SLIDE Metaphor 85% = 30% Change based on Wilcher

5. “Empowering Others to Act on the Vision.”

  • Delegate your power to others.  Too many times passionate church leaders are tempted to go it alone. One pastor said, “Jesus had to do it alone.”  And atonement and redemption were definitely things that only the Son of God could accomplish. But remember, he rounded-up and delegated to his disciples his ministry (Matthew 10, Mark 6, Luke 9, 10).  You too must delegate to those you have mentored.
  • Create accountability.  Because the Good News (Matt. 28:19-20) is so essential, it requires that evaluation and accountability be central too.  Have regular checkup discussions with clear objectives.
  • Remember, because change can be polarizing, oversight and accountability for progress are essential.

6. “Planning for and Creating Short-Term Wins.”

NOTE:  This is probably the most overlooked step.

  • This is the key step most overlooked.  Kotter discovered, and we have confirmed in our church consulting, that short-term wins help people see the validity and direction of a new vision.
  • Short-term wins are projects, programs and processes that can be undertaken quickly and temporarily. They usually won’t change the long-term outcomes (yet).  But they demonstrate the validity of the transition in a quick, temporary way.  Thus, they pave the way for long-term wins.
  • Many short-term wins will convince reticent constituents of long-term legitimacy of the new direction.
  • Use temporary “task forces” instead of semi-permanent committees to investigate and launch new directions in ministries.  Then as task forces prove their effectiveness they can be transitioned into more permanent committees.

7. “Using increased credibility to change systems, structures, and policies that don’t fit the vision.”

  • As noted above, wins even in the short-term can give the leadership coalition the social capital to make structural changes.
  • Don’t start with structural changes. You haven’t got enough buy-in from hesitant members and/or most of the congregation.
  • Only after your short-term wins validate your approach will you be able to change systems, structures and policies.

NOTE:  There is a “continuum” or “progress toward” better models for a multicultural (or multiethnic) church.  All are found in The Healthy Church (Wesleyan Publishing House).  Here are three from good … better … and best: 5 Models of Miltiethnic Churches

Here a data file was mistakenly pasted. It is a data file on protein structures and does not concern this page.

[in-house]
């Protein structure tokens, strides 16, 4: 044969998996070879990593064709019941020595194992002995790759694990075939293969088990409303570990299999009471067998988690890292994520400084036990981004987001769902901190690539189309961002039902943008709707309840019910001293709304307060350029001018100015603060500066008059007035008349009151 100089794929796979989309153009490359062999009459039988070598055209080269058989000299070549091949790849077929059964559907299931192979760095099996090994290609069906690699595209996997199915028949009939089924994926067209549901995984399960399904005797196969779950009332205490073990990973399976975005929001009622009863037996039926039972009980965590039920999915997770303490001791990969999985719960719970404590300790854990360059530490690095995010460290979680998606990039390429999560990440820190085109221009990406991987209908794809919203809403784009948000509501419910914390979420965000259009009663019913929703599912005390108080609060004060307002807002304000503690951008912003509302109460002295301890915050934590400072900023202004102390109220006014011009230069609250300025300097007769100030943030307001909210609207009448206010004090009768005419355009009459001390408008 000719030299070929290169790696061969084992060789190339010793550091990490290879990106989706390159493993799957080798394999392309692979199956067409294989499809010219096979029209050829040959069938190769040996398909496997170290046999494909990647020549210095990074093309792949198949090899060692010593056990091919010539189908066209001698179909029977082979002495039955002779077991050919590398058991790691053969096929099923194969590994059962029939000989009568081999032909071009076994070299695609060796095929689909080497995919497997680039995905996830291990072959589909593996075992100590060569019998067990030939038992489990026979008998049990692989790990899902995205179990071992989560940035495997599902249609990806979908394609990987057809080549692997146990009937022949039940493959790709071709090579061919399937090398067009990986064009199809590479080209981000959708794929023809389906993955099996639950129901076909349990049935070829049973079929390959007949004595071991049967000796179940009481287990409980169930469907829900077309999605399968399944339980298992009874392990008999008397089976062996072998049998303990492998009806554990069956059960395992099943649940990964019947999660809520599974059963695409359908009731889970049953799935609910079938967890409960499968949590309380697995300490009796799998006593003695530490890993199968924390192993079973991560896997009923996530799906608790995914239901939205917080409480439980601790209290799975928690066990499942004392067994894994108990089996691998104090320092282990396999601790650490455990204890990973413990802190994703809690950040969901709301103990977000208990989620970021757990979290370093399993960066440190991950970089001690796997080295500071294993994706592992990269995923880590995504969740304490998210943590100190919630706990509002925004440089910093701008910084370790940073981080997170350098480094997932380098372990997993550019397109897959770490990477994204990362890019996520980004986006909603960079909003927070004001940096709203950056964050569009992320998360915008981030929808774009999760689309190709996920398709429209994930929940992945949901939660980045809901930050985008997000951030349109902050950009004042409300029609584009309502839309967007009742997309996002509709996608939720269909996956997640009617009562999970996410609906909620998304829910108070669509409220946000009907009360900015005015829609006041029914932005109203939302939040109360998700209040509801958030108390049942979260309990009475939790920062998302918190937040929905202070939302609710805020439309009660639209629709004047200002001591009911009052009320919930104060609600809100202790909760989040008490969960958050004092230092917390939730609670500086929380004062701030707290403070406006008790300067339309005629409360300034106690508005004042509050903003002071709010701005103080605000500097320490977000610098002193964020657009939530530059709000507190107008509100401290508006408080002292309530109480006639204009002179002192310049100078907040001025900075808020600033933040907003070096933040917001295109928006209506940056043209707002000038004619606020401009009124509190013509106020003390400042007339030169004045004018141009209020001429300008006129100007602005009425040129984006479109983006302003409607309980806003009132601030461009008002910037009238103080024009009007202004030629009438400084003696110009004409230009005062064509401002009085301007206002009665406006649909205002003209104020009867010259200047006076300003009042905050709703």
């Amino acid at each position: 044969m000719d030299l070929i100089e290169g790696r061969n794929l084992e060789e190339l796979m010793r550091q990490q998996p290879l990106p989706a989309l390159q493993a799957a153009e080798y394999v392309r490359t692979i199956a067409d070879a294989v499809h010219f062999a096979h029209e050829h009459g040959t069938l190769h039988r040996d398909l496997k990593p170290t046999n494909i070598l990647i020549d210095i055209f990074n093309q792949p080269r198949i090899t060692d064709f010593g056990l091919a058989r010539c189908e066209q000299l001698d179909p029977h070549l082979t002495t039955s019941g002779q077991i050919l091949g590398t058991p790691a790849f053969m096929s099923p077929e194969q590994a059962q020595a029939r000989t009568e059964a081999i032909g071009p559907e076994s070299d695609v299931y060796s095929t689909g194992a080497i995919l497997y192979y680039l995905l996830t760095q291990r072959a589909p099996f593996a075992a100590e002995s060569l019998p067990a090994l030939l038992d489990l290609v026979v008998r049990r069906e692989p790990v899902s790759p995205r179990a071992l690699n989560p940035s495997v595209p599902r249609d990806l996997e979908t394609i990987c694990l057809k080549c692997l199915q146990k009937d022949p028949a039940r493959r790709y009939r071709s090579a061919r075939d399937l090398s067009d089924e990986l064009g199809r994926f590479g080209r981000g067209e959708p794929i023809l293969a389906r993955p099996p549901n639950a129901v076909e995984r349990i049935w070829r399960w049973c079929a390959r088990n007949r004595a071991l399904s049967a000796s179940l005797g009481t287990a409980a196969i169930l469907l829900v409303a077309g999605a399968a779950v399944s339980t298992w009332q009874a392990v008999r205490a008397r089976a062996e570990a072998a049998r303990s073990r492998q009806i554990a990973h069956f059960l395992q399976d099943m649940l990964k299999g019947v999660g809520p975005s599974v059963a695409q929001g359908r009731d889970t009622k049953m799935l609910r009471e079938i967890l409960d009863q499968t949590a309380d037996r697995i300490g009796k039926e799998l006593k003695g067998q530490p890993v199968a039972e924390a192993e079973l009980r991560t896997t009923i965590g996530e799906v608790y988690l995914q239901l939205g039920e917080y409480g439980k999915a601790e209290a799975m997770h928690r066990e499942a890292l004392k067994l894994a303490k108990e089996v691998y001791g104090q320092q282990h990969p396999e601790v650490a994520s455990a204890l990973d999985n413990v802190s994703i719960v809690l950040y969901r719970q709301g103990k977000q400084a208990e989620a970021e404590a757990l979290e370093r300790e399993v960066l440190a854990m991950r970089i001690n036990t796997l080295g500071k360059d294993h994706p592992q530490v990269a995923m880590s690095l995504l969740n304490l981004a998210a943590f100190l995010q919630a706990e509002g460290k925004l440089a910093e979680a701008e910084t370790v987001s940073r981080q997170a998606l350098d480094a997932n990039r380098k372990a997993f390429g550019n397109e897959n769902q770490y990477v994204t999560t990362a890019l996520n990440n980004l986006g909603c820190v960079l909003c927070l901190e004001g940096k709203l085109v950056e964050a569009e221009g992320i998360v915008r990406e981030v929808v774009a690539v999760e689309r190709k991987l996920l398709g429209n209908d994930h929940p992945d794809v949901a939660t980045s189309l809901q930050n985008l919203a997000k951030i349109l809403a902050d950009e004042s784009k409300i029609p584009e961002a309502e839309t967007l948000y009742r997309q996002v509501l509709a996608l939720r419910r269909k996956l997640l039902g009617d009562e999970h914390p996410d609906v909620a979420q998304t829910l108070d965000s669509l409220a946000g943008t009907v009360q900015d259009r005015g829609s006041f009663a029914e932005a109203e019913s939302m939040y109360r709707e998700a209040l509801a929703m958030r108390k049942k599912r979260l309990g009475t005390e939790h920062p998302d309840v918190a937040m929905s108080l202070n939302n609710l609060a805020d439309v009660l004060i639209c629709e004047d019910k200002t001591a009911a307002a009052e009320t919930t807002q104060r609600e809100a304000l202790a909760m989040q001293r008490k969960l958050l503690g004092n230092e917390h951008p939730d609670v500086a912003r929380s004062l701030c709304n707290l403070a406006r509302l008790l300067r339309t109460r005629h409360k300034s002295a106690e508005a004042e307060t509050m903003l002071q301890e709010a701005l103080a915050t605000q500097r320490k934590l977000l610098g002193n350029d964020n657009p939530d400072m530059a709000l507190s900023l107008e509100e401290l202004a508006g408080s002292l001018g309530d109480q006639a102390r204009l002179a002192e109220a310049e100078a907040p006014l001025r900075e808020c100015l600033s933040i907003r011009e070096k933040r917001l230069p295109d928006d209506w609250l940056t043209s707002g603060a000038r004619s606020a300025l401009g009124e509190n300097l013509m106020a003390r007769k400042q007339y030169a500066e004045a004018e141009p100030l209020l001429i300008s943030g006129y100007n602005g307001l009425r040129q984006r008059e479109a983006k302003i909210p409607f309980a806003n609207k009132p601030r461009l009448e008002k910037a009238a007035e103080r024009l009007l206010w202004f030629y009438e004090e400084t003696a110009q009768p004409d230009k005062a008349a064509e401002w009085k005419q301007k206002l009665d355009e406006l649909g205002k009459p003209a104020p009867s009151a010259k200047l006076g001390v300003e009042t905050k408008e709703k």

8. “Institutionalizing New Approaches.”

  • As your ministry moves in the exciting direction of revitalized ministry, encourage an organizational structure that promotes this in the future.
  • Institutionalizing principles of church transformation will allow you to reach out to new people and cultures as they develop in your community.
  • Finally for long-term health and viability, the revitalized church of must acquire a personality and reputation as a church of consistency in theology but change in Godly methodology.

You can download the article here >> WHITESEL ARTICLE 8 Steps to Changing a Church

Below is the slide I use in my presentations >>

figure-whitesel-kotters-8-steps-for-church

ENDNOTES:

1 John Kotter, Leading Change, (Boston: Harvard Business School Press, 1996), John Kotter, “Leading Change: Why Transformation Efforts Fail,” Harvard Business Review (Boston, Harvard Business Publishing, 2007), retrieved from https://hbr.org/2007/01/leading-change-why-transformation-efforts-fail/ar/1

2  Editor’s note to John Kotter, ibid. Harvard Business Review.

3  John Kotter, “Leading Change: Why Transformation Efforts Fail,” Harvard Business Review (Boston, Harvard Business Publishing, 2007), retrieved from https://hbr.org/2007/01/leading-change-why-transformation-efforts-fail/ar/1

4 James Strong The New Strong’s Exhaustive Concordance of the Bible (Carol Stream, IL: Thomas Nelson, 1990), 1515.